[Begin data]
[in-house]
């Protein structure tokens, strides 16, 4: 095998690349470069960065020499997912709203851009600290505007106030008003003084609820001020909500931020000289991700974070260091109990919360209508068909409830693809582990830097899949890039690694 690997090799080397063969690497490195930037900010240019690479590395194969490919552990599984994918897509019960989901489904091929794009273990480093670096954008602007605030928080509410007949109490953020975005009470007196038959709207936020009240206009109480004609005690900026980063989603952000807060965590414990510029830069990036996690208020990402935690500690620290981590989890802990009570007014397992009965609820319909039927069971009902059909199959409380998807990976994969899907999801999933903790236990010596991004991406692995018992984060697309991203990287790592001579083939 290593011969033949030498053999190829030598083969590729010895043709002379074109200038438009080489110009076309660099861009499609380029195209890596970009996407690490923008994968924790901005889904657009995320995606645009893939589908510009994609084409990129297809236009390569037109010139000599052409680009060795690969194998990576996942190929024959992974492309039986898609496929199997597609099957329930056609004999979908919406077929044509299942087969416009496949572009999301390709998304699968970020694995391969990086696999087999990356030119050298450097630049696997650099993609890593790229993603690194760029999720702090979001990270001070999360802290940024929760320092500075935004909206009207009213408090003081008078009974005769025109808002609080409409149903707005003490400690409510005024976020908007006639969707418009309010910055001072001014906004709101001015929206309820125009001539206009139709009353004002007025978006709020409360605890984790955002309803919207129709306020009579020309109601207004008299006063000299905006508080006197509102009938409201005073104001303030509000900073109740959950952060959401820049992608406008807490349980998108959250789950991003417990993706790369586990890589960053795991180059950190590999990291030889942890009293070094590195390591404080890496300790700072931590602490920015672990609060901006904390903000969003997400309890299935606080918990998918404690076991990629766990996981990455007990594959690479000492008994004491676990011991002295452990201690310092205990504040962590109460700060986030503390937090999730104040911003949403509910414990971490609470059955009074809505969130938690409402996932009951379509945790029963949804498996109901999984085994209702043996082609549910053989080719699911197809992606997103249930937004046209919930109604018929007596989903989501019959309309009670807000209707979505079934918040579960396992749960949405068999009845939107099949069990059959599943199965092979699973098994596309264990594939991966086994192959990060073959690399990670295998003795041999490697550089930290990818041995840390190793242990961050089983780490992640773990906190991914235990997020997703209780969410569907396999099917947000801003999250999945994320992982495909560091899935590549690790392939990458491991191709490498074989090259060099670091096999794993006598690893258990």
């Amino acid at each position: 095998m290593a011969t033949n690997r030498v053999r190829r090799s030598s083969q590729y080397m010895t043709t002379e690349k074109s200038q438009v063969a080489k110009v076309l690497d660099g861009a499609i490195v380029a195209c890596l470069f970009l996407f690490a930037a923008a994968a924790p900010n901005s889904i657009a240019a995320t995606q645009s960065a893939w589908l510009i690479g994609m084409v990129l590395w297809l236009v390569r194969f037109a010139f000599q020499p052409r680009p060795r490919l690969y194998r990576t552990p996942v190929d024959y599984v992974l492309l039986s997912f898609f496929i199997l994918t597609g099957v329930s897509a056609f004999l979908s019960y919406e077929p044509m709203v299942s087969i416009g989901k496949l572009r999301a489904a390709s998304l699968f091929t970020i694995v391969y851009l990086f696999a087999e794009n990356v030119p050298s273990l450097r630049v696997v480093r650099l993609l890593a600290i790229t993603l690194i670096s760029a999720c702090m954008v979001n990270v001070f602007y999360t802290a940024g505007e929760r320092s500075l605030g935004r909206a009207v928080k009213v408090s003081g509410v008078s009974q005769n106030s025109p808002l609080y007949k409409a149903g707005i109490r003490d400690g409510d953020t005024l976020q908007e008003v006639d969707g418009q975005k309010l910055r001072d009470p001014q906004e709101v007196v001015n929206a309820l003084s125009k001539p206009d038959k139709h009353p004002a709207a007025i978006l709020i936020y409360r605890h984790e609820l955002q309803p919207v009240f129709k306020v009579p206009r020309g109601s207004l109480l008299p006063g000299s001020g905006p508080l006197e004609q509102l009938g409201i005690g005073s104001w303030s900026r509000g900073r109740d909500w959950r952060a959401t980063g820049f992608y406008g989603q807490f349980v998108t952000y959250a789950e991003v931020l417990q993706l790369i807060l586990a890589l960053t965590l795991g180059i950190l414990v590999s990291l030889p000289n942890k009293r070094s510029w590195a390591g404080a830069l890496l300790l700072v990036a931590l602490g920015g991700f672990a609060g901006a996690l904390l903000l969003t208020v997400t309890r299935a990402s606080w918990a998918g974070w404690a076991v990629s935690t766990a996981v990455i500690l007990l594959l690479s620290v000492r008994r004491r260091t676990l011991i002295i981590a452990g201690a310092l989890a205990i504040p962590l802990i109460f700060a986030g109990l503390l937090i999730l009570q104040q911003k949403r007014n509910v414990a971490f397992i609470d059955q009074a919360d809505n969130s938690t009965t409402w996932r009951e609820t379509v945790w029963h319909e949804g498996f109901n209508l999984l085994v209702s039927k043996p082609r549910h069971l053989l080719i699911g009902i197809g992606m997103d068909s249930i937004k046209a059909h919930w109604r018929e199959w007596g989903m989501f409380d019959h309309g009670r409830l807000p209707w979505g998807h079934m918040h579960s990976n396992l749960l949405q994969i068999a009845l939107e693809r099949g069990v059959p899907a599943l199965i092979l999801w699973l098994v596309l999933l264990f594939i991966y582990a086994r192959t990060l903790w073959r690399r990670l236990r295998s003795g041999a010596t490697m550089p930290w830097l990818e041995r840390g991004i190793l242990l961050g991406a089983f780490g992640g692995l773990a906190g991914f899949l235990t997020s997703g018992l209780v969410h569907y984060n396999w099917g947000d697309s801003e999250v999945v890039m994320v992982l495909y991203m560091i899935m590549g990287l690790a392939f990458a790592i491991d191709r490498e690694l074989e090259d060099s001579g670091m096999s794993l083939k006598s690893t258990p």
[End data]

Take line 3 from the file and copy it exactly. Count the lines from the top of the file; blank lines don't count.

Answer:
């Amino acid at each position: 095998m290593a011969t033949n690997r030498v053999r190829r090799s030598s083969q590729y080397m010895t043709t002379e690349k074109s200038q438009v063969a080489k110009v076309l690497d660099g861009a499609i490195v380029a195209c890596l470069f970009l996407f690490a930037a923008a994968a924790p900010n901005s889904i657009a240019a995320t995606q645009s960065a893939w589908l510009i690479g994609m084409v990129l590395w297809l236009v390569r194969f037109a010139f000599q020499p052409r680009p060795r490919l690969y194998r990576t552990p996942v190929d024959y599984v992974l492309l039986s997912f898609f496929i199997l994918t597609g099957v329930s897509a056609f004999l979908s019960y919406e077929p044509m709203v299942s087969i416009g989901k496949l572009r999301a489904a390709s998304l699968f091929t970020i694995v391969y851009l990086f696999a087999e794009n990356v030119p050298s273990l450097r630049v696997v480093r650099l993609l890593a600290i790229t993603l690194i670096s760029a999720c702090m954008v979001n990270v001070f602007y999360t802290a940024g505007e929760r320092s500075l605030g935004r909206a009207v928080k009213v408090s003081g509410v008078s009974q005769n106030s025109p808002l609080y007949k409409a149903g707005i109490r003490d400690g409510d953020t005024l976020q908007e008003v006639d969707g418009q975005k309010l910055r001072d009470p001014q906004e709101v007196v001015n929206a309820l003084s125009k001539p206009d038959k139709h009353p004002a709207a007025i978006l709020i936020y409360r605890h984790e609820l955002q309803p919207v009240f129709k306020v009579p206009r020309g109601s207004l109480l008299p006063g000299s001020g905006p508080l006197e004609q509102l009938g409201i005690g005073s104001w303030s900026r509000g900073r109740d909500w959950r952060a959401t980063g820049f992608y406008g989603q807490f349980v998108t952000y959250a789950e991003v931020l417990q993706l790369i807060l586990a890589l960053t965590l795991g180059i950190l414990v590999s990291l030889p000289n942890k009293r070094s510029w590195a390591g404080a830069l890496l300790l700072v990036a931590l602490g920015g991700f672990a609060g901006a996690l904390l903000l969003t208020v997400t309890r299935a990402s606080w918990a998918g974070w404690a076991v990629s935690t766990a996981v990455i500690l007990l594959l690479s620290v000492r008994r004491r260091t676990l011991i002295i981590a452990g201690a310092l989890a205990i504040p962590l802990i109460f700060a986030g109990l503390l937090i999730l009570q104040q911003k949403r007014n509910v414990a971490f397992i609470d059955q009074a919360d809505n969130s938690t009965t409402w996932r009951e609820t379509v945790w029963h319909e949804g498996f109901n209508l999984l085994v209702s039927k043996p082609r549910h069971l053989l080719i699911g009902i197809g992606m997103d068909s249930i937004k046209a059909h919930w109604r018929e199959w007596g989903m989501f409380d019959h309309g009670r409830l807000p209707w979505g998807h079934m918040h579960s990976n396992l749960l949405q994969i068999a009845l939107e693809r099949g069990v059959p899907a599943l199965i092979l999801w699973l098994v596309l999933l264990f594939i991966y582990a086994r192959t990060l903790w073959r690399r990670l236990r295998s003795g041999a010596t490697m550089p930290w830097l990818e041995r840390g991004i190793l242990l961050g991406a089983f780490g992640g692995l773990a906190g991914f899949l235990t997020s997703g018992l209780v969410h569907y984060n396999w099917g947000d697309s801003e999250v999945v890039m994320v992982l495909y991203m560091i899935m590549g990287l690790a392939f990458a790592i491991d191709r490498e690694l074989e090259d060099s001579g670091m096999s794993l083939k006598s690893t258990p």